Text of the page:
Once a corporate project manager and now a Manawatū beekeeper, Nathan Gillard left one suit behind to pick up another; all in the name of chasing a career that will serve his family and his community.
Now, on any given day, Nathan can be found visiting one of their many apiary sites across the greater Manawatū, catching up with landowners or proudly delivering his product direct to his suppliers and consumers.
“At Gillard Honey, we put the right amount of hives in the right place and rarely move them. So, our bees are happy. We’re close to nature, we gently manage our own hives, extract and package our own honey. We are a local, family-owned and operated business which enables us to offer a “hive to home” service which is important to us and our customers,”
With a chuckle and a small but grateful sigh, he goes on to say, “just yesterday I extracted honey at 4am and delivered it to a customer at 6pm that night – it’s incredible.”
Nathan genuinely believes he has a great product and generously shares it, and his passion, with his community. From educating school groups to personally handing his honey to customers at the Hokowhitu Village and Feilding Farmers’ Markets, Nathan tells the story and the benefits of his product wherever he can.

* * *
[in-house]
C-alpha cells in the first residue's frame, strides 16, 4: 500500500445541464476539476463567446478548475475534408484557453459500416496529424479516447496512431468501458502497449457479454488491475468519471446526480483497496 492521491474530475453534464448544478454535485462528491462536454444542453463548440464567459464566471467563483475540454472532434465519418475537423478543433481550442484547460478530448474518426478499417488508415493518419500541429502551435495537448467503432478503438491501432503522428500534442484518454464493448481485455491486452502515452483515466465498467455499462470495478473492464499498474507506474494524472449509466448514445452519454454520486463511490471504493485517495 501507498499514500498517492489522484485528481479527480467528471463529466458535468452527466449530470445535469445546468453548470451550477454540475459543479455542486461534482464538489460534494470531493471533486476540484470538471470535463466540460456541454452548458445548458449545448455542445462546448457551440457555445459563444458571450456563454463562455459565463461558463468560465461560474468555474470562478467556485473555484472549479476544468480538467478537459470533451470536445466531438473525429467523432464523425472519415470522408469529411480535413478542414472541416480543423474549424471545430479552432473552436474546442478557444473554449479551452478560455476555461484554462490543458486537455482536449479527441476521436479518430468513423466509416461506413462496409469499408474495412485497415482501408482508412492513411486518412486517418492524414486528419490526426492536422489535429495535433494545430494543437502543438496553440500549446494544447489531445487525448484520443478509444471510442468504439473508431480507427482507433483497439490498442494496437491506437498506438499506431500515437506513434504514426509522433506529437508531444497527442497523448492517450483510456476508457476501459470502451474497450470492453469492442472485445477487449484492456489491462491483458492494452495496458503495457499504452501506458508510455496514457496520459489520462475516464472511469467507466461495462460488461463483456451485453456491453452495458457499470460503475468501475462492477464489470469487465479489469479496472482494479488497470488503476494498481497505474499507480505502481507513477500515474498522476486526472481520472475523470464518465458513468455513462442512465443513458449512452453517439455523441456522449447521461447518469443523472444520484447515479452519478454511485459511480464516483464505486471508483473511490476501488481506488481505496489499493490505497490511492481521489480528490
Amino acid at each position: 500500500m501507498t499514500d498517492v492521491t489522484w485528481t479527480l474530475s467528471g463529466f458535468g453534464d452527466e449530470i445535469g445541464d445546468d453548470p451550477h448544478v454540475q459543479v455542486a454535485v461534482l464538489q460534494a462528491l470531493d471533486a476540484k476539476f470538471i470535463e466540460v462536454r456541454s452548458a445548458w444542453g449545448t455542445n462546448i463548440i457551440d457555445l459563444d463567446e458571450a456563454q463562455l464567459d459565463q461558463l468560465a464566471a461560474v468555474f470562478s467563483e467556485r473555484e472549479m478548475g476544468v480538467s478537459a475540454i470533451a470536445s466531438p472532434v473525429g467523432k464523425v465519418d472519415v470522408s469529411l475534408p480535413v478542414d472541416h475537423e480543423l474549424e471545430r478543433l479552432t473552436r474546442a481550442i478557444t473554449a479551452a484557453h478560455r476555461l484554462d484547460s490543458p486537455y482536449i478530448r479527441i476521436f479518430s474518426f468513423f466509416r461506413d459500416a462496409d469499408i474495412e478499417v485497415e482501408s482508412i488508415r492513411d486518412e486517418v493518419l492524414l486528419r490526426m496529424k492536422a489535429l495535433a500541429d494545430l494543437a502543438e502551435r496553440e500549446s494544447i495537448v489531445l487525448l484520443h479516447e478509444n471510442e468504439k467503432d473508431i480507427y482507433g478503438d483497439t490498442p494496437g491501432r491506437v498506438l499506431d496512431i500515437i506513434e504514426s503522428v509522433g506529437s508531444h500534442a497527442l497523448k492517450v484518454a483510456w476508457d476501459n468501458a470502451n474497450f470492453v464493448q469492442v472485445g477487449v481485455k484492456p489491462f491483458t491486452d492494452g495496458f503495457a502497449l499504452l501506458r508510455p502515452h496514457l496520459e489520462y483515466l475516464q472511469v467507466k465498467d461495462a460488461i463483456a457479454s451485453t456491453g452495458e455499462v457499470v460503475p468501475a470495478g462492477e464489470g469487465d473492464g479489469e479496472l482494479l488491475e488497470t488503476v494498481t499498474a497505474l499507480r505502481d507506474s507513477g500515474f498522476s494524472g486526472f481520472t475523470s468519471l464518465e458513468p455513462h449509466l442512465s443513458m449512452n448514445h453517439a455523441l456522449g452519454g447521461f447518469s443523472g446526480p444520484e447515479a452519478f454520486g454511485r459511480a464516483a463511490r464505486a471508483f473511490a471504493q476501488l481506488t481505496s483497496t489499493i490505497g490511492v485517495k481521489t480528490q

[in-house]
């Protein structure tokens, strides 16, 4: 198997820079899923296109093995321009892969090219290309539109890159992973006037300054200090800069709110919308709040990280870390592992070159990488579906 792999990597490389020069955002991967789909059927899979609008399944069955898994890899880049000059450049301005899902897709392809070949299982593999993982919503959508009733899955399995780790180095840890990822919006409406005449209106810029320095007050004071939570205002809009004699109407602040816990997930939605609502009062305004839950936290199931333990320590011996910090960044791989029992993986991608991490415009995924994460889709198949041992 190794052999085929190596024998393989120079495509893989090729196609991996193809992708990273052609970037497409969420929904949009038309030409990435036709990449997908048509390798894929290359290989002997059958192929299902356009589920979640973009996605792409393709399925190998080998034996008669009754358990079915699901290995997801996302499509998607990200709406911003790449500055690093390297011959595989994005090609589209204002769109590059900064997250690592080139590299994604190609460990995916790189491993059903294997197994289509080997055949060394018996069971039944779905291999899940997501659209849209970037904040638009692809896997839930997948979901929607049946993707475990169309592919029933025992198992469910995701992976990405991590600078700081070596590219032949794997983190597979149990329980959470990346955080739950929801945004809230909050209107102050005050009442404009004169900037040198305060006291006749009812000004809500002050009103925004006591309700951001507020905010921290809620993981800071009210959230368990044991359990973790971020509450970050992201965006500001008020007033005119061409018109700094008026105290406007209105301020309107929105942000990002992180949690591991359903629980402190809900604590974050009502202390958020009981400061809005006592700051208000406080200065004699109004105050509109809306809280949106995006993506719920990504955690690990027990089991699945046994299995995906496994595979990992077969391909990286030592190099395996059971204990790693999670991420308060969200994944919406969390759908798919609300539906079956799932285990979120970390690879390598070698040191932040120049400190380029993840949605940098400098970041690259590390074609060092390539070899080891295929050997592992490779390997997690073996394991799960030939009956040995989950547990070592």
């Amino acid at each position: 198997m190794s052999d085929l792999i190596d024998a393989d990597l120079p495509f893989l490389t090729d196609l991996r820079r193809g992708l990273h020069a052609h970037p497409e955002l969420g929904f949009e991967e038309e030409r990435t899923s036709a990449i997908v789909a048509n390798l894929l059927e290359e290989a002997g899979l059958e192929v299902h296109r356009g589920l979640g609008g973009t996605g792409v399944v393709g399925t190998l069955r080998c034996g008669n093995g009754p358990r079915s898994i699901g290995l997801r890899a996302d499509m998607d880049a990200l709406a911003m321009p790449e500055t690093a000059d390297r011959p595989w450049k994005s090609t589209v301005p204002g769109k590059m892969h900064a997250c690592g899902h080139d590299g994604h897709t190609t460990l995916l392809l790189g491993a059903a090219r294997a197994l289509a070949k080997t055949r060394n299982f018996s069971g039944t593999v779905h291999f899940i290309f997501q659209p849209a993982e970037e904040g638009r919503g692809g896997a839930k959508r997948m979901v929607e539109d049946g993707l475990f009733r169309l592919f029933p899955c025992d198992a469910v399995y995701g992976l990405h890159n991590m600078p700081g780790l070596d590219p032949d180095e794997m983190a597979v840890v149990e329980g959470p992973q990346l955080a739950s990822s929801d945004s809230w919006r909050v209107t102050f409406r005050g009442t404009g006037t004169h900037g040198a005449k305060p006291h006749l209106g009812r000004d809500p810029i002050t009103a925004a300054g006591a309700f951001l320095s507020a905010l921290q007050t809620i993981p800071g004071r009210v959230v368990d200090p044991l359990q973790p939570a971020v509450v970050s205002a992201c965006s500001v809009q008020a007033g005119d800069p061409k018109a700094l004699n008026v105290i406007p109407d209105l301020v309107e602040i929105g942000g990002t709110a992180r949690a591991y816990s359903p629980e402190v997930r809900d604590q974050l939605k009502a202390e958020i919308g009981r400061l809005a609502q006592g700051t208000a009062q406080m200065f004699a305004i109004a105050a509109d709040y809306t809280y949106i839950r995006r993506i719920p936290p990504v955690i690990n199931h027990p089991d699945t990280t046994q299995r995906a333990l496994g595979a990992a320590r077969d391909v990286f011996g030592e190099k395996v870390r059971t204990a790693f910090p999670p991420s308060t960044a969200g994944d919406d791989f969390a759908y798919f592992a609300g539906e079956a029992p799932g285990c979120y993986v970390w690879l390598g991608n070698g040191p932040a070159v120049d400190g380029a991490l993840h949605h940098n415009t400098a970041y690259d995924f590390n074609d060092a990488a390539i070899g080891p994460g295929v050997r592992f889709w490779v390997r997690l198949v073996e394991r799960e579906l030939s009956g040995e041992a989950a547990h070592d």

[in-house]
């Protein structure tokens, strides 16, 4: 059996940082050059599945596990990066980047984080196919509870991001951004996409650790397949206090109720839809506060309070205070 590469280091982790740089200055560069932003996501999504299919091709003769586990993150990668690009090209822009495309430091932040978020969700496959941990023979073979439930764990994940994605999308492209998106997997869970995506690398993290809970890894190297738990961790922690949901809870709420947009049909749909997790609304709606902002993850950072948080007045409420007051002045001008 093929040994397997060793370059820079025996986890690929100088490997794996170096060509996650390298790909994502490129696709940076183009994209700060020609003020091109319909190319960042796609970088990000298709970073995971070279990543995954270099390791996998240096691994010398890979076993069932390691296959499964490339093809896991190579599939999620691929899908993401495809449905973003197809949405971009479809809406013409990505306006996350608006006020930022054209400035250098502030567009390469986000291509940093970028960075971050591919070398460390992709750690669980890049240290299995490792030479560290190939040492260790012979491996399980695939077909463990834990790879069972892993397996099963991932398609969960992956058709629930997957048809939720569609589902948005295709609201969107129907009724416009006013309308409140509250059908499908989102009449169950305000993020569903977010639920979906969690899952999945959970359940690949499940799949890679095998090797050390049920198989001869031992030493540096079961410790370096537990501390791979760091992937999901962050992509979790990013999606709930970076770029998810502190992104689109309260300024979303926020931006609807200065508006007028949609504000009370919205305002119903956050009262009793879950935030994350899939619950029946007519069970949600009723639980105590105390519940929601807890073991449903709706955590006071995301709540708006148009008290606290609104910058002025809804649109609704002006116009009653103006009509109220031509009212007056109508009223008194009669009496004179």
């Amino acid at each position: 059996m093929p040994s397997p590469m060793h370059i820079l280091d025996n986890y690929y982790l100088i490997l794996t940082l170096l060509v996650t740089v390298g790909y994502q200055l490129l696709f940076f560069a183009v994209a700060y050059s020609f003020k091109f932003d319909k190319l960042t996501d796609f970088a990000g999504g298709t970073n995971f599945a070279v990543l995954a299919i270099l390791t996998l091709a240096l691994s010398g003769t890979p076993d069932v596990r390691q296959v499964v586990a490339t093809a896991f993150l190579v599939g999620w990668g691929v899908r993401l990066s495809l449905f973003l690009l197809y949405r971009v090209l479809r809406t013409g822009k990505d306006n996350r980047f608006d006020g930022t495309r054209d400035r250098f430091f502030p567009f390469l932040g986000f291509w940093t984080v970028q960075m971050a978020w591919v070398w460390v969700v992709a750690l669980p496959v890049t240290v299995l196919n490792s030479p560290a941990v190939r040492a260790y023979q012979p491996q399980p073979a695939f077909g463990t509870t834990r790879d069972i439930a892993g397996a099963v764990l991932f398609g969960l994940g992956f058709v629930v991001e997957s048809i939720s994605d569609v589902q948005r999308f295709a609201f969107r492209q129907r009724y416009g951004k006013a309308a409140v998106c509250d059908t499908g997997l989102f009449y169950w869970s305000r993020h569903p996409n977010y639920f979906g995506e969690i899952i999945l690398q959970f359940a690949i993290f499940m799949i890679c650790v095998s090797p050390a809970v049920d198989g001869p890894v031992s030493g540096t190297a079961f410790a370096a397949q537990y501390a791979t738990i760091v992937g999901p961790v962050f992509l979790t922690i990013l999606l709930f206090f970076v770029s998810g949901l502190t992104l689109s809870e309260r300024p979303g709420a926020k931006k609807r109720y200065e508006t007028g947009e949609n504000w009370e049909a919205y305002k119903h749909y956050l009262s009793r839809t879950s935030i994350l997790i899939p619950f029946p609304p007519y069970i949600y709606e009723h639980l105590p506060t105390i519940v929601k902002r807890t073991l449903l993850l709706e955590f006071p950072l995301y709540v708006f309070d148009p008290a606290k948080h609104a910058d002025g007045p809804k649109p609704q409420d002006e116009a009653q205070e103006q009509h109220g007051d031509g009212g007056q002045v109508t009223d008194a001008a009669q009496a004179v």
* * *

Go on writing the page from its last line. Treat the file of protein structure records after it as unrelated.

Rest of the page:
However, Nathan’s knowledge and Gillard Honey aren’t confined to the region – or even the nation.
“Restaurants around the country use our honey. One up in Auckland used it as a marinade and it got picked up by a top chef and we made it into Dish Magazine. That was cool. The most exciting news is that we are exporting to Asia and currently setting up Gillard Honey UK to service the UK and EU market.
With their export license, one of Gillard Honey’s primary goals is education.
“Everyone is so focused on manuka, which is a great product, but we think it’s important to educate our customers about the health benefits of other types of raw honey, including Rewarewa, for the anti-oxidants and more. It’s just such a great product.”
Nathan believes this story must start at home, which is why he tends to get his honey into the hands of locals and talks about his product as often as he can. He summed it up well when he said:
“Here’s the thing. If we, and our neighbours, don’t understand the value of what we have in our own country, and are not able to find it in our own supermarkets – how are we going to collectively tell the world?”
Gillard Honey will be served at the MPI Provenance Breakfast following ASB Perspective 2025. Hosted at Te Manawa and presented by Brew Union, the breakfast will be a showcase of some of the best and brightest food products and producers from the Manawatū-Whanganui region.